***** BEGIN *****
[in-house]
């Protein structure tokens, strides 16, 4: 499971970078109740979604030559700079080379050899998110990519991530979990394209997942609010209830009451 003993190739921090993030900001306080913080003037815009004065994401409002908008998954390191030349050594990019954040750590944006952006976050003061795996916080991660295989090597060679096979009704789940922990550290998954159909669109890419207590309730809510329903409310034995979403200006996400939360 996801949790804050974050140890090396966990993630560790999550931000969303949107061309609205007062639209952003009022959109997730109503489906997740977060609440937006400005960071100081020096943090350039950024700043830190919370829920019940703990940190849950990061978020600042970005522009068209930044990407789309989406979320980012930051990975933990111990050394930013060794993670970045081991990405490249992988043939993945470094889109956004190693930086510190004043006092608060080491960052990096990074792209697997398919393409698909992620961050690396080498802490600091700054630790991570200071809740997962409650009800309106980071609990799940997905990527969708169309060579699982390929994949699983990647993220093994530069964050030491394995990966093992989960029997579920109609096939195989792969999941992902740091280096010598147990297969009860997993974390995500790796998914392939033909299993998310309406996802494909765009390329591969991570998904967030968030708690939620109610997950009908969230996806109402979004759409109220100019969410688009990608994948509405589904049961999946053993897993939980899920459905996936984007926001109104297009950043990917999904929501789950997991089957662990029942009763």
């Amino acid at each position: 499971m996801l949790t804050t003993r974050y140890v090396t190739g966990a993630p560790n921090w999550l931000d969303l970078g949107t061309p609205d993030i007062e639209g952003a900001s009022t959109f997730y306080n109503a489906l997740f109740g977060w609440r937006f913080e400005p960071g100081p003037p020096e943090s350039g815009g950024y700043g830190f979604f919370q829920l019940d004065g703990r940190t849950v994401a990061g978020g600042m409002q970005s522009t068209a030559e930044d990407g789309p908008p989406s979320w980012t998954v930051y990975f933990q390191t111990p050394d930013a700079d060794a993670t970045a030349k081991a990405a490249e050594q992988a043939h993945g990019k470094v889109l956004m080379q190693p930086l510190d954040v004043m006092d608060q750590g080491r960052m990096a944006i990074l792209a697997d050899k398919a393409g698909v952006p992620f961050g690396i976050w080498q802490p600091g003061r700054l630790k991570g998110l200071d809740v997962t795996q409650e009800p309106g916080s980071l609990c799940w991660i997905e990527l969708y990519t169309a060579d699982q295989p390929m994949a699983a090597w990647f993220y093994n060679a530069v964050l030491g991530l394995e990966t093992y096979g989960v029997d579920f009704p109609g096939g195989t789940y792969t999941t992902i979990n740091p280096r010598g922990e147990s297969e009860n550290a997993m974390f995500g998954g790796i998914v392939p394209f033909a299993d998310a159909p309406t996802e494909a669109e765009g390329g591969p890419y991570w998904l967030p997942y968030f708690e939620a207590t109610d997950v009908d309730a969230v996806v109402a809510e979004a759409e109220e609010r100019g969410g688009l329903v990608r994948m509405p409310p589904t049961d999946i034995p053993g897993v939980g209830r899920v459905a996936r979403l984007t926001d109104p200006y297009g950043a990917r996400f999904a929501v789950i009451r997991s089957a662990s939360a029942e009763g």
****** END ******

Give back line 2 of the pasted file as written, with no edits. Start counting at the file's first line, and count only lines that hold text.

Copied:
């Protein structure tokens, strides 16, 4: 499971970078109740979604030559700079080379050899998110990519991530979990394209997942609010209830009451 003993190739921090993030900001306080913080003037815009004065994401409002908008998954390191030349050594990019954040750590944006952006976050003061795996916080991660295989090597060679096979009704789940922990550290998954159909669109890419207590309730809510329903409310034995979403200006996400939360 996801949790804050974050140890090396966990993630560790999550931000969303949107061309609205007062639209952003009022959109997730109503489906997740977060609440937006400005960071100081020096943090350039950024700043830190919370829920019940703990940190849950990061978020600042970005522009068209930044990407789309989406979320980012930051990975933990111990050394930013060794993670970045081991990405490249992988043939993945470094889109956004190693930086510190004043006092608060080491960052990096990074792209697997398919393409698909992620961050690396080498802490600091700054630790991570200071809740997962409650009800309106980071609990799940997905990527969708169309060579699982390929994949699983990647993220093994530069964050030491394995990966093992989960029997579920109609096939195989792969999941992902740091280096010598147990297969009860997993974390995500790796998914392939033909299993998310309406996802494909765009390329591969991570998904967030968030708690939620109610997950009908969230996806109402979004759409109220100019969410688009990608994948509405589904049961999946053993897993939980899920459905996936984007926001109104297009950043990917999904929501789950997991089957662990029942009763």